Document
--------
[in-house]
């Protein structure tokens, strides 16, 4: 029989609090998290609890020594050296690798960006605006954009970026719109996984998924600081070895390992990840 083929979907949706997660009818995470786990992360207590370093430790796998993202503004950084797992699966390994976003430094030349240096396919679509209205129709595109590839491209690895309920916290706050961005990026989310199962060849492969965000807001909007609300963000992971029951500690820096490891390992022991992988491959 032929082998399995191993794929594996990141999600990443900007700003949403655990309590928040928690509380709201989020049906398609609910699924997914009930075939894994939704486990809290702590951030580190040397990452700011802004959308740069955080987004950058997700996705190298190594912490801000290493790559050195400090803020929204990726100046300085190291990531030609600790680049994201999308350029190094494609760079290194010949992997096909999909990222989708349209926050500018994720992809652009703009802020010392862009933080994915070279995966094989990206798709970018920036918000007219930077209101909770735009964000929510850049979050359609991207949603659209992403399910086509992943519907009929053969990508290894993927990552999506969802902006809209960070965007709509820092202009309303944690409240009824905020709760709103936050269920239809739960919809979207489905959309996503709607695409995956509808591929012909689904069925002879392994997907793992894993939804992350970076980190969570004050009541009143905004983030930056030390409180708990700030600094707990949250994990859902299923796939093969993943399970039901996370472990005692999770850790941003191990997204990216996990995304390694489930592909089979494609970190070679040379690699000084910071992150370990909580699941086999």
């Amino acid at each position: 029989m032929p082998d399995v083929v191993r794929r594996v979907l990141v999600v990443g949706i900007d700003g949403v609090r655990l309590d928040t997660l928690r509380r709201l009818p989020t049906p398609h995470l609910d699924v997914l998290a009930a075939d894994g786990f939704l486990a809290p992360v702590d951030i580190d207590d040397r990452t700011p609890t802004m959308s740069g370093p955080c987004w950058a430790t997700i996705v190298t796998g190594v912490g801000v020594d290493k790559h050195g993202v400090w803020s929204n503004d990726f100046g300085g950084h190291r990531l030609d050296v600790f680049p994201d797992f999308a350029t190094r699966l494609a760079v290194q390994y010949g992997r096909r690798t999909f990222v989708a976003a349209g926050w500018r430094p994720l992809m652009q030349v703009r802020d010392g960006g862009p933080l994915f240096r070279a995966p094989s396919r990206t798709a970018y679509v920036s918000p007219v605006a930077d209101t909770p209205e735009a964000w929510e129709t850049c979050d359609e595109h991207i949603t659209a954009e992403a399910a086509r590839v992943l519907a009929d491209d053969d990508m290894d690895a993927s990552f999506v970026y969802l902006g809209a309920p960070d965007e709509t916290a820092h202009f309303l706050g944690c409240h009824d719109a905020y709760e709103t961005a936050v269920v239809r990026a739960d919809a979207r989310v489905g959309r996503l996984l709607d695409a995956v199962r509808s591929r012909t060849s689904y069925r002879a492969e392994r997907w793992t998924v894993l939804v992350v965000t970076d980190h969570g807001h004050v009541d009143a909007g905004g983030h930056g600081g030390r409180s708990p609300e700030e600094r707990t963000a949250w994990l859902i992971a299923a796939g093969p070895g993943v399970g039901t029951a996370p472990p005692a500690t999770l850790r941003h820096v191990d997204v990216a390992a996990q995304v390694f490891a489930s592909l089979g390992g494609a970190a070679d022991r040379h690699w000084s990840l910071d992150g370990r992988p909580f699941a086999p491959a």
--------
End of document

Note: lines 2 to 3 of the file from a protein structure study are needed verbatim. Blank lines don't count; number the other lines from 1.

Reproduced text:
């Protein structure tokens, strides 16, 4: 029989609090998290609890020594050296690798960006605006954009970026719109996984998924600081070895390992990840 083929979907949706997660009818995470786990992360207590370093430790796998993202503004950084797992699966390994976003430094030349240096396919679509209205129709595109590839491209690895309920916290706050961005990026989310199962060849492969965000807001909007609300963000992971029951500690820096490891390992022991992988491959 032929082998399995191993794929594996990141999600990443900007700003949403655990309590928040928690509380709201989020049906398609609910699924997914009930075939894994939704486990809290702590951030580190040397990452700011802004959308740069955080987004950058997700996705190298190594912490801000290493790559050195400090803020929204990726100046300085190291990531030609600790680049994201999308350029190094494609760079290194010949992997096909999909990222989708349209926050500018994720992809652009703009802020010392862009933080994915070279995966094989990206798709970018920036918000007219930077209101909770735009964000929510850049979050359609991207949603659209992403399910086509992943519907009929053969990508290894993927990552999506969802902006809209960070965007709509820092202009309303944690409240009824905020709760709103936050269920239809739960919809979207489905959309996503709607695409995956509808591929012909689904069925002879392994997907793992894993939804992350970076980190969570004050009541009143905004983030930056030390409180708990700030600094707990949250994990859902299923796939093969993943399970039901996370472990005692999770850790941003191990997204990216996990995304390694489930592909089979494609970190070679040379690699000084910071992150370990909580699941086999």
């Amino acid at each position: 029989m032929p082998d399995v083929v191993r794929r594996v979907l990141v999600v990443g949706i900007d700003g949403v609090r655990l309590d928040t997660l928690r509380r709201l009818p989020t049906p398609h995470l609910d699924v997914l998290a009930a075939d894994g786990f939704l486990a809290p992360v702590d951030i580190d207590d040397r990452t700011p609890t802004m959308s740069g370093p955080c987004w950058a430790t997700i996705v190298t796998g190594v912490g801000v020594d290493k790559h050195g993202v400090w803020s929204n503004d990726f100046g300085g950084h190291r990531l030609d050296v600790f680049p994201d797992f999308a350029t190094r699966l494609a760079v290194q390994y010949g992997r096909r690798t999909f990222v989708a976003a349209g926050w500018r430094p994720l992809m652009q030349v703009r802020d010392g960006g862009p933080l994915f240096r070279a995966p094989s396919r990206t798709a970018y679509v920036s918000p007219v605006a930077d209101t909770p209205e735009a964000w929510e129709t850049c979050d359609e595109h991207i949603t659209a954009e992403a399910a086509r590839v992943l519907a009929d491209d053969d990508m290894d690895a993927s990552f999506v970026y969802l902006g809209a309920p960070d965007e709509t916290a820092h202009f309303l706050g944690c409240h009824d719109a905020y709760e709103t961005a936050v269920v239809r990026a739960d919809a979207r989310v489905g959309r996503l996984l709607d695409a995956v199962r509808s591929r012909t060849s689904y069925r002879a492969e392994r997907w793992t998924v894993l939804v992350v965000t970076d980190h969570g807001h004050v009541d009143a909007g905004g983030h930056g600081g030390r409180s708990p609300e700030e600094r707990t963000a949250w994990l859902i992971a299923a796939g093969p070895g993943v399970g039901t029951a996370p472990p005692a500690t999770l850790r941003h820096v191990d997204v990216a390992a996990q995304v390694f490891a489930s592909l089979g390992g494609a970190a070679d022991r040379h690699w000084s990840l910071d992150g370990r992988p909580f699941a086999p491959a």